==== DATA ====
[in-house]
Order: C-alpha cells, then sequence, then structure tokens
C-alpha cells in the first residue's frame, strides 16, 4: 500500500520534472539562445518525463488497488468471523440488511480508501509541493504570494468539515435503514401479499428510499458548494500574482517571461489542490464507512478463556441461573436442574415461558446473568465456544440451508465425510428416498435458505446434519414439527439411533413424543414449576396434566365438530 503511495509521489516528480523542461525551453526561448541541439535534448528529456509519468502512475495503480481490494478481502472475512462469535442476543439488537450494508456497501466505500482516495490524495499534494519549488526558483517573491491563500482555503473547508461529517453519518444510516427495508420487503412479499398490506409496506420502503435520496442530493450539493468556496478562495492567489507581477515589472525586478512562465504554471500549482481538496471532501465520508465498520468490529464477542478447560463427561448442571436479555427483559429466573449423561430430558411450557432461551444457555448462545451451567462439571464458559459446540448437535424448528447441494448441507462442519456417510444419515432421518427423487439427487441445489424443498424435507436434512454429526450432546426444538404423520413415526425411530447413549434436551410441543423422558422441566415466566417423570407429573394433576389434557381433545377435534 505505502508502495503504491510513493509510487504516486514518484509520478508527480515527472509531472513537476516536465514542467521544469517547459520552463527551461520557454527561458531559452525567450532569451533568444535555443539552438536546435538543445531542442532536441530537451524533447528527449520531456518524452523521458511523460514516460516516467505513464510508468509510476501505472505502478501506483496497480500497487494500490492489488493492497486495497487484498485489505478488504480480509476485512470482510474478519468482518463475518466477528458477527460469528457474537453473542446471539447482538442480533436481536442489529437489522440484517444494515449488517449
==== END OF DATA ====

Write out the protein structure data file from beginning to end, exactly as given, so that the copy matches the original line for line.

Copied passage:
[in-house]
Order: C-alpha cells, then sequence, then structure tokens
C-alpha cells in the first residue's frame, strides 16, 4: 500500500520534472539562445518525463488497488468471523440488511480508501509541493504570494468539515435503514401479499428510499458548494500574482517571461489542490464507512478463556441461573436442574415461558446473568465456544440451508465425510428416498435458505446434519414439527439411533413424543414449576396434566365438530 503511495509521489516528480523542461525551453526561448541541439535534448528529456509519468502512475495503480481490494478481502472475512462469535442476543439488537450494508456497501466505500482516495490524495499534494519549488526558483517573491491563500482555503473547508461529517453519518444510516427495508420487503412479499398490506409496506420502503435520496442530493450539493468556496478562495492567489507581477515589472525586478512562465504554471500549482481538496471532501465520508465498520468490529464477542478447560463427561448442571436479555427483559429466573449423561430430558411450557432461551444457555448462545451451567462439571464458559459446540448437535424448528447441494448441507462442519456417510444419515432421518427423487439427487441445489424443498424435507436434512454429526450432546426444538404423520413415526425411530447413549434436551410441543423422558422441566415466566417423570407429573394433576389434557381433545377435534 505505502508502495503504491510513493509510487504516486514518484509520478508527480515527472509531472513537476516536465514542467521544469517547459520552463527551461520557454527561458531559452525567450532569451533568444535555443539552438536546435538543445531542442532536441530537451524533447528527449520531456518524452523521458511523460514516460516516467505513464510508468509510476501505472505502478501506483496497480500497487494500490492489488493492497486495497487484498485489505478488504480480509476485512470482510474478519468482518463475518466477528458477527460469528457474537453473542446471539447482538442480533436481536442489529437489522440484517444494515449488517449